10. How to Prepare for a Colonoscopy

A clean colon is essential for the gastroenterologist to do an accurate examination for polyps or other abnormalities.

The most popular colonoscopy preparation method used involves drinking polyethylene glycol (PEG). It is odorless, tasteless, and is mixed with certain clear liquids.

PEG is to be drank along with other clear liquids the day before the scheduled procedure.

Your gastroenterologist will discuss with you your options and advise the best preparation method for you.

Here are 5 more ways you can prepare yourself for a colonoscopy

11. Will the Colonoscopy Prep Make Me Sick?

Colonoscopy prep is known to be inconvenient. Feelings of bloating, nausea, abdominal cramping, or chills are common but should decrease throughout the bowel preparation.

If you develop nausea or vomiting, stop the prep for a few minutes then resume the process.

DISCLAIMER: PLEASE READ CAREFULLY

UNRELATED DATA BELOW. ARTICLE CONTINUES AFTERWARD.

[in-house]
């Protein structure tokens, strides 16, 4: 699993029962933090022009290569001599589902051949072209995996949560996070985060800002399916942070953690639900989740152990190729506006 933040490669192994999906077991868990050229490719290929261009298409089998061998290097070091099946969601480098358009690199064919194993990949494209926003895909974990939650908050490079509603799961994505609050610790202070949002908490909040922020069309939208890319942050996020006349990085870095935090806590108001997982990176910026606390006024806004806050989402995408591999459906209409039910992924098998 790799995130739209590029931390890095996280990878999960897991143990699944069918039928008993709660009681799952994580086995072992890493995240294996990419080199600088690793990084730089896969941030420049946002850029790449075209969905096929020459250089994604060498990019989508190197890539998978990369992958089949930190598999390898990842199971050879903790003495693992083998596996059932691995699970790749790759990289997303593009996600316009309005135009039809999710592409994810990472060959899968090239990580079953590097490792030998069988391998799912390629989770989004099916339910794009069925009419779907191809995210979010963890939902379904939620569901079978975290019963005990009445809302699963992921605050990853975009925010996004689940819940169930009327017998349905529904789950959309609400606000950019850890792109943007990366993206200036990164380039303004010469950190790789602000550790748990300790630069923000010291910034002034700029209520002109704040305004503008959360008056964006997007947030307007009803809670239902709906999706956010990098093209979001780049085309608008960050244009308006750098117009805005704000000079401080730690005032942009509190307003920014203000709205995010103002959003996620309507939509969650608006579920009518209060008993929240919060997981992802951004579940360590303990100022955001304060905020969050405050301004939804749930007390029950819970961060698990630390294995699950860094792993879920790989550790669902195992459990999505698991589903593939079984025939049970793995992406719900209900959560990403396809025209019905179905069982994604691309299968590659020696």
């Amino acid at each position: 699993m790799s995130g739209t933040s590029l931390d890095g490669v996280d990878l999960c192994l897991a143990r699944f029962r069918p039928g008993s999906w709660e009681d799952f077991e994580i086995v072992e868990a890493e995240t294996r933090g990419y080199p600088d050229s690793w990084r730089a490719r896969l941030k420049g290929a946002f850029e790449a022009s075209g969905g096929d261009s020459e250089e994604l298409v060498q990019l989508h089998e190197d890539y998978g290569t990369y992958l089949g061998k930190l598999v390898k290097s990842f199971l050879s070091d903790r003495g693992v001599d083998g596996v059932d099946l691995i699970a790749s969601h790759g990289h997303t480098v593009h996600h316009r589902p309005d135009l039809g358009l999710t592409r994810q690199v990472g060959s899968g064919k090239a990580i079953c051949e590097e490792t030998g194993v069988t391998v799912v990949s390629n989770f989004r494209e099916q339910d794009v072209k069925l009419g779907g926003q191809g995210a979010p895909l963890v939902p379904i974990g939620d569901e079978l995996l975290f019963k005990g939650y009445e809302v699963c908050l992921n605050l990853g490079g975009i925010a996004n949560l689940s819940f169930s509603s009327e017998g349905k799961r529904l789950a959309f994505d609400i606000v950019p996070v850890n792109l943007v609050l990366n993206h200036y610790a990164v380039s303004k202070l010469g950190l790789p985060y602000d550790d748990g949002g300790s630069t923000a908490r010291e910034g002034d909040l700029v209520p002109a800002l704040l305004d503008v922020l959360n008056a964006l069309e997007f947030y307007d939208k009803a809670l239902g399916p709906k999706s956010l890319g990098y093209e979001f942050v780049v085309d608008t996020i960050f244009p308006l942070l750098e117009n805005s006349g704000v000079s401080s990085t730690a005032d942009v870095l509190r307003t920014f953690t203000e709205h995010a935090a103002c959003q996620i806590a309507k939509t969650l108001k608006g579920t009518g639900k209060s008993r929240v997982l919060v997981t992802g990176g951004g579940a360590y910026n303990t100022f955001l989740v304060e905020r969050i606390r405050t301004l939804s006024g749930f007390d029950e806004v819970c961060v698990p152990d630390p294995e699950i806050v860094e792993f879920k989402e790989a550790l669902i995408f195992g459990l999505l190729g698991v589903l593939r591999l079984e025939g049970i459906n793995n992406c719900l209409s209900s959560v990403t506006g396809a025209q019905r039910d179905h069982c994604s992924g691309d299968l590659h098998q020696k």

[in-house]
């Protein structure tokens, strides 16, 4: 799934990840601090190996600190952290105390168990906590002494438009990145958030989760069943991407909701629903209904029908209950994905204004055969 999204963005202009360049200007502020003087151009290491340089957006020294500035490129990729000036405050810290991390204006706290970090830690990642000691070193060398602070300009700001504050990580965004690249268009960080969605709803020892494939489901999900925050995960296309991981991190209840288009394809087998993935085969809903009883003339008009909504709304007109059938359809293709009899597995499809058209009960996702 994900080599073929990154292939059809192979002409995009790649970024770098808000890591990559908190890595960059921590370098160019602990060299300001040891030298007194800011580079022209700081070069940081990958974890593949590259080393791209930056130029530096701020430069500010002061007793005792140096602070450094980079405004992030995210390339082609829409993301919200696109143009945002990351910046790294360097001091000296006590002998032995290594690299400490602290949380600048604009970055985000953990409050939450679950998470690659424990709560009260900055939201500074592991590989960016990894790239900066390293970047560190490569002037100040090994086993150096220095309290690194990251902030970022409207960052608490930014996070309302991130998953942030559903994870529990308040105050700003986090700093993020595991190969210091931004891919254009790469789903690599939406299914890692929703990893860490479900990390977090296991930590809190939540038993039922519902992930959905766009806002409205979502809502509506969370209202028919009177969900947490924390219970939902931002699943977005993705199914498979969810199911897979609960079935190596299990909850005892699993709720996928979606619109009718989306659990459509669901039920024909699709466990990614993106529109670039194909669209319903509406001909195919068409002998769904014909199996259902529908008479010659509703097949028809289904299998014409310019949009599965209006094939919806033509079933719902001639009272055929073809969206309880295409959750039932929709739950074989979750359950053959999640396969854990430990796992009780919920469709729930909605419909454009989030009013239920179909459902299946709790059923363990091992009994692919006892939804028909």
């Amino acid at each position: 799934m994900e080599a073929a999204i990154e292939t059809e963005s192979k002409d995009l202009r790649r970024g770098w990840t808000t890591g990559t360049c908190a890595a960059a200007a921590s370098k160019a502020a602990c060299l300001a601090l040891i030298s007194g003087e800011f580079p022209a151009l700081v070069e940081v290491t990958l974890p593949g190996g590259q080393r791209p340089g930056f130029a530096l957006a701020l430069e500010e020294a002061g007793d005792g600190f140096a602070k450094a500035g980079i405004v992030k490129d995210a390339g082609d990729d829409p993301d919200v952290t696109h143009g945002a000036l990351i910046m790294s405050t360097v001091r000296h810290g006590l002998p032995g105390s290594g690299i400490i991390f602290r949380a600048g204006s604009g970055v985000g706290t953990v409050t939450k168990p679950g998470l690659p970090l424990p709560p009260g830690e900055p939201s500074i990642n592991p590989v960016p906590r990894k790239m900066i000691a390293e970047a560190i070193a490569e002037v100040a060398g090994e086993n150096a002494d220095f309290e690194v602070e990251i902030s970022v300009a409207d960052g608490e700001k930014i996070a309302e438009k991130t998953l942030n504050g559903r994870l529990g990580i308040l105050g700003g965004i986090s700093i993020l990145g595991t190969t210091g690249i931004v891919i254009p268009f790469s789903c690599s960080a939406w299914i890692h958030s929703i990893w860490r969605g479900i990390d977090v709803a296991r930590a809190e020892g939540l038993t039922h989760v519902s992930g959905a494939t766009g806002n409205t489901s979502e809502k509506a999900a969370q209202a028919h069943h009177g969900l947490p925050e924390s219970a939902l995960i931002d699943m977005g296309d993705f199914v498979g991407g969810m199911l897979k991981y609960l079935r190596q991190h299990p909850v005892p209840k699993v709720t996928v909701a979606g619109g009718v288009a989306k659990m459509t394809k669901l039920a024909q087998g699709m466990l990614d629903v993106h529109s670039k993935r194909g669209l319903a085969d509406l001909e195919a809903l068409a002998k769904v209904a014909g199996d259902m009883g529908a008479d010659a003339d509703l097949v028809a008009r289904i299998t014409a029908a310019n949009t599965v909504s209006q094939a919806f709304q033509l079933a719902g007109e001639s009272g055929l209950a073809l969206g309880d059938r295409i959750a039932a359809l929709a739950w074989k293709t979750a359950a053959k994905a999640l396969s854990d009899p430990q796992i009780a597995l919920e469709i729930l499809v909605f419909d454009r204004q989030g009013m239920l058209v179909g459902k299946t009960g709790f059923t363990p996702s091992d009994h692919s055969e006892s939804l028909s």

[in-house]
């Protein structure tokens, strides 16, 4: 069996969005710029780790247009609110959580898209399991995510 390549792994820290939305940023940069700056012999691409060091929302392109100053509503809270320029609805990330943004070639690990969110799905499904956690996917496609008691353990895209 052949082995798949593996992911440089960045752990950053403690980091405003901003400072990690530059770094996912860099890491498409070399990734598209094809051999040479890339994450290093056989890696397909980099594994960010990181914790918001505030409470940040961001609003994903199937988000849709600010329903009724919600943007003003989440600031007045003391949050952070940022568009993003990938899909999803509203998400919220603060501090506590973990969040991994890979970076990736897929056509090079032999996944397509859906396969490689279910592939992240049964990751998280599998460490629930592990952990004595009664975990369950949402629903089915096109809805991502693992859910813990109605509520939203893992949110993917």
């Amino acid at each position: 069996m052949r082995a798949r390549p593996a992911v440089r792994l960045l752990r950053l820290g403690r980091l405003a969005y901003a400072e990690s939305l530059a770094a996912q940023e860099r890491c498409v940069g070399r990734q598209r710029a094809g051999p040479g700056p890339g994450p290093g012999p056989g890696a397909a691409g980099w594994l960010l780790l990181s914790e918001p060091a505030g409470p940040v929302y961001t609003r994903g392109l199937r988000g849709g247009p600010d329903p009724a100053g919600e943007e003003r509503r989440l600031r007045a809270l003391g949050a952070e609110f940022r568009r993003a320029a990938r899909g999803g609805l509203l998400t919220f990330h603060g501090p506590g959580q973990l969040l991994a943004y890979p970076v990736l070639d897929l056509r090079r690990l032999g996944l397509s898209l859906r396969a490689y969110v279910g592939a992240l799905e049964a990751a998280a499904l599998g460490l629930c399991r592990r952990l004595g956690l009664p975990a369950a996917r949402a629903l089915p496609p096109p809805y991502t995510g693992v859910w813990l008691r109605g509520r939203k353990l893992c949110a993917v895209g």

The information on this website is to provide general guidance. In no way does any of the information provided reflect definitive medical advice and self-diagnoses should not be made based on information obtained online. It is important to consult a Gastroenterologist or medical doctor regarding ANY and ALL symptoms or signs including, but not limited to: abdominal pain, haemorrhoids or anal / rectal bleeding as it may a sign of a serious illness or condition. A thorough consultation and examination should ALWAYS be performed for an accurate diagnosis and treatment plan. Be sure to call a physician or call our office today and schedule a consultation.